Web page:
What: David Bowie’s, “The Next Day”
When: Now available, official release date Mar. 12
Where: Streaming on iTunes
Bowie is back with a vengeance. Well not so much vengeance, as the Thin White Duke doesn’t have a reason to have a chip on his shoulder, but he definitely stormed the familiar gates of studio releases with zeal.
That’s the kind of overdone response to David Bowie’s 24th studio album which seems to be the prevailing opinion.
To be fair, it is the Goblin King’s first foray in ten years. To have all the latent Bowie fanaticism in music critics pop up its androgynous head is far from surprising.
The reality is that Bowie is one of the greatest of all time, a talented person, a living symbol of sex, success and doing things your own way.
Since the album is good and it’s a Bowie album, it’s all too easy to fall in love with it, to bump its status up to excellent.
Caveats complete, “The Next Day” will sate those who have felt starved by his decade long absence.
There are all the characteristics that have made Bowie stand out these last 40 years: that Talking Heads funkiness, occasional Jim Morrison vocal moments and tight riffy guitar that combine to form a distinct whole that could be generalized as “Oh so Bowie.”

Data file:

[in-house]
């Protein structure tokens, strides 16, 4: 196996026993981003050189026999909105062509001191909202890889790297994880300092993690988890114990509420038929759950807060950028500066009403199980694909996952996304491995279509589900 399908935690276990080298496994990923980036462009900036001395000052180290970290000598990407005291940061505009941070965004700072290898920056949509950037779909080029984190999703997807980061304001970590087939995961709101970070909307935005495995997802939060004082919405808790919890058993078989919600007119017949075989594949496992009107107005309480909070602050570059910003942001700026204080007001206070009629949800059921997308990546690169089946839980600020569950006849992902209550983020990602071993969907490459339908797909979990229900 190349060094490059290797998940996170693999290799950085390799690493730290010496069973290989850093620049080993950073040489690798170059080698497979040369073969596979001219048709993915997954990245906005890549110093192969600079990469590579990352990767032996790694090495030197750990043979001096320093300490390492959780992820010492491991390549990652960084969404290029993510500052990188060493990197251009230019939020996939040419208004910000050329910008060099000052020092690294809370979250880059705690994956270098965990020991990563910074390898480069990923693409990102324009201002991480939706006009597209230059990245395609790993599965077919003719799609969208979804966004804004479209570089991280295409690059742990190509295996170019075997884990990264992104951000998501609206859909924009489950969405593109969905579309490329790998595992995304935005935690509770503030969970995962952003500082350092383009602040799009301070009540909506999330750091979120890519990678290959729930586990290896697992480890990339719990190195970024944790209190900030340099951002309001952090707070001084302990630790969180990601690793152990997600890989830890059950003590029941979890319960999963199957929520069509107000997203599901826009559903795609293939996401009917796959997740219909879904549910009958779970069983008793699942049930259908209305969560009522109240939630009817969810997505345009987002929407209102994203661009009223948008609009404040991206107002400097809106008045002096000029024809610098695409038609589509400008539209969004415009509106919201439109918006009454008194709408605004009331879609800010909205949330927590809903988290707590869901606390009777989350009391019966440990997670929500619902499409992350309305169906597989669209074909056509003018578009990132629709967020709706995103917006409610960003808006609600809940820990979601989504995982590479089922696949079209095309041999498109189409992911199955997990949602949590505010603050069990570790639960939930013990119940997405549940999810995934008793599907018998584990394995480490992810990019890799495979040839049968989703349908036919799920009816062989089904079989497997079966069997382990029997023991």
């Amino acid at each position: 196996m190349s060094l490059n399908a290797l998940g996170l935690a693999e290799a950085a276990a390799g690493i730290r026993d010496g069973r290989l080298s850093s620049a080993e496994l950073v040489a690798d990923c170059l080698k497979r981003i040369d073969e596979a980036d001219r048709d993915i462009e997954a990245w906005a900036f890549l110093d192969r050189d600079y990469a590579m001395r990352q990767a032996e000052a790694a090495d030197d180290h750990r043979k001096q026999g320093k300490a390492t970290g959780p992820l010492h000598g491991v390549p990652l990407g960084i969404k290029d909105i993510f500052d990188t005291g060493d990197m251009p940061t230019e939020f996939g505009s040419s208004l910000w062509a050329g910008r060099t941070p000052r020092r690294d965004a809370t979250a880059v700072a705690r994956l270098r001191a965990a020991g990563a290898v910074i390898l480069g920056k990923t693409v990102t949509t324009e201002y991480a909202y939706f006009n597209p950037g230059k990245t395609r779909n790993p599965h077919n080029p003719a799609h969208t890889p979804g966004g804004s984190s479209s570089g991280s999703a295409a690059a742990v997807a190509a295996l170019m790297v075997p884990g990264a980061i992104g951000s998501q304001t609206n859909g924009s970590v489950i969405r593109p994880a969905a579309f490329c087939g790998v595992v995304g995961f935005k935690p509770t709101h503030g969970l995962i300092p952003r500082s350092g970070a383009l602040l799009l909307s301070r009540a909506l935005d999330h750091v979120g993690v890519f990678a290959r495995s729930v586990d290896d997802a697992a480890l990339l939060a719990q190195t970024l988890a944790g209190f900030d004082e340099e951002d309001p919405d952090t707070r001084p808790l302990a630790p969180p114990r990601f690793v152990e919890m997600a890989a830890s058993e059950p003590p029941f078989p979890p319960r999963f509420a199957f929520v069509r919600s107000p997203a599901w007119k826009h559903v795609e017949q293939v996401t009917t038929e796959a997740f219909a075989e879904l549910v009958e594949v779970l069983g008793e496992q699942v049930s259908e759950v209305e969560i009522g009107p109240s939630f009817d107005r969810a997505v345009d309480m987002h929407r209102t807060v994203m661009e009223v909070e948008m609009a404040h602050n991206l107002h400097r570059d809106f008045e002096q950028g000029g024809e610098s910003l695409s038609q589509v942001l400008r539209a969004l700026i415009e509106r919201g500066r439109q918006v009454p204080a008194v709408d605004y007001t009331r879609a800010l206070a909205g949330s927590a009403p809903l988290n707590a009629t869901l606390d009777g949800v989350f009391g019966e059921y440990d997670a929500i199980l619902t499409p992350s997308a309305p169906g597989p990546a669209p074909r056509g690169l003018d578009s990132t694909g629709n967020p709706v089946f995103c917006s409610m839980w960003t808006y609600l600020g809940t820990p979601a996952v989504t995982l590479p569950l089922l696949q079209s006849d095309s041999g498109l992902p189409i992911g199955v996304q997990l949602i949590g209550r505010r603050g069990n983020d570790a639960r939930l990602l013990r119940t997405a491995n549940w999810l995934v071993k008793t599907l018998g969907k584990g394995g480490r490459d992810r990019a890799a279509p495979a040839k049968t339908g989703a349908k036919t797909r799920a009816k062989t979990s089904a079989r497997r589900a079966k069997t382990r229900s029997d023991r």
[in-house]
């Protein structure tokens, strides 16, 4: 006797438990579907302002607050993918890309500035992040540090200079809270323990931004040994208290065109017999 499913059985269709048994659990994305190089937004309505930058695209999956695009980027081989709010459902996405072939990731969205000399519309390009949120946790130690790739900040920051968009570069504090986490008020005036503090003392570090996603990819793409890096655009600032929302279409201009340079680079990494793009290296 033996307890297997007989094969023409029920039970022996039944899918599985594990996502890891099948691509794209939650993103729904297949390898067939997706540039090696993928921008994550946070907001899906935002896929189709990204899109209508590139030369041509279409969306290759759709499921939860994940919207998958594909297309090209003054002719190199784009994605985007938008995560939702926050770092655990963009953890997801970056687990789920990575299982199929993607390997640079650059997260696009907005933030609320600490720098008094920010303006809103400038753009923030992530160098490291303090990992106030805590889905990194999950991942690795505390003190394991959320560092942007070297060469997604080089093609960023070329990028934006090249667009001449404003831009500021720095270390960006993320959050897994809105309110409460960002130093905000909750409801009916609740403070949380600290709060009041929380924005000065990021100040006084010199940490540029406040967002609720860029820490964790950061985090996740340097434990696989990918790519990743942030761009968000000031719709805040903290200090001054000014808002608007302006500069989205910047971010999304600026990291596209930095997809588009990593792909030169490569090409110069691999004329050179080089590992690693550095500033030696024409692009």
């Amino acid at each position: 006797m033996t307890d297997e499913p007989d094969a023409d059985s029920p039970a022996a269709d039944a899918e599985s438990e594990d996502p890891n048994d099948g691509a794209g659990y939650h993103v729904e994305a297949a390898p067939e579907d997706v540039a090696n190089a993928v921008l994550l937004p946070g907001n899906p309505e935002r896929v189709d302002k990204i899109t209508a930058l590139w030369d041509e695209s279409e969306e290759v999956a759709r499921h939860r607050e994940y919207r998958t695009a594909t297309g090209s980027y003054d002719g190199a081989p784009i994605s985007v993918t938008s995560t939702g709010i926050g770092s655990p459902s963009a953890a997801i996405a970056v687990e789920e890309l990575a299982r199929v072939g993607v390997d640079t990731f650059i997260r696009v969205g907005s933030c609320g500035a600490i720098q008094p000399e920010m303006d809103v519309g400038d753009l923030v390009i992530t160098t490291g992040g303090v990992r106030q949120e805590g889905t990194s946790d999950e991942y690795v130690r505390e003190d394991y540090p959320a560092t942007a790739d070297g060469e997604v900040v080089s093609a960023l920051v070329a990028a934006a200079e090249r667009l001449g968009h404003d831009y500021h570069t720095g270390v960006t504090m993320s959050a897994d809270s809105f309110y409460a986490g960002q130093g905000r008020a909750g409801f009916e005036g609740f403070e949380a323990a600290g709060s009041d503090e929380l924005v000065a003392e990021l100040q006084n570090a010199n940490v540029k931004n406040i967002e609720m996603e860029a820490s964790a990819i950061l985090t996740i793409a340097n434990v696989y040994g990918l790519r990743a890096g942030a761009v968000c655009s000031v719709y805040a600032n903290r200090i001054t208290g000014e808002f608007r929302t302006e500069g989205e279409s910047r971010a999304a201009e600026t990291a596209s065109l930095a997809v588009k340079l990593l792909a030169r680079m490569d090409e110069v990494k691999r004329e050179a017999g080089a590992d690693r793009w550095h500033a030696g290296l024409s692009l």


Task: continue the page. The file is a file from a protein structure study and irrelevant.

There was an initial worry, not immediately crushed, that Bowie would go the way of older stars—into straight incoherence. While there are some Bob Dylan moments, his vocals are crisp and cut through the arrangements. This is made easier by the predominance of sparse arrangements, which is to the benefit of the whole release.
Some songs are destined to join the aforementioned canon of good stuff from a great, but “The Next Day” sports its standouts.
There’s something about kicking off the album with the titular song, an up-tempo pop number that could fit seamlessly into one of his older records or a release from some of the indie groups of today. To follow it with “Dirty Boys,” a deeply syncopated funk track worthy of a scene in a diamond caper sets up a thematic interplay that continues for the duration of the album.
This means that there is plenty of variety. “How Does the Grass Grow” presents an almost trademark, trance-like, monosyllabic chorus. The vocals on “Valentine’s Day” are quintessential Bowie. “If You Can See Me” possesses the frenetic air befitting its subject matter. “The Stars (Are Out Tonight)” is another song that benefits from the sparse arrangements, which is general trait of the more stand-out compositions on the record.
The subject matter ranges from up-to-the-listeners’-interpretation to more autobiographical material to, surprise, surprise, space and star stuff.
The songs don’t morph into some mighty Power Ranger; they present a coherent album though not a uniform vision.
The current version available for streaming has 14 tracks. The official release will have three bonus songs.
2.5 out of 4 stars
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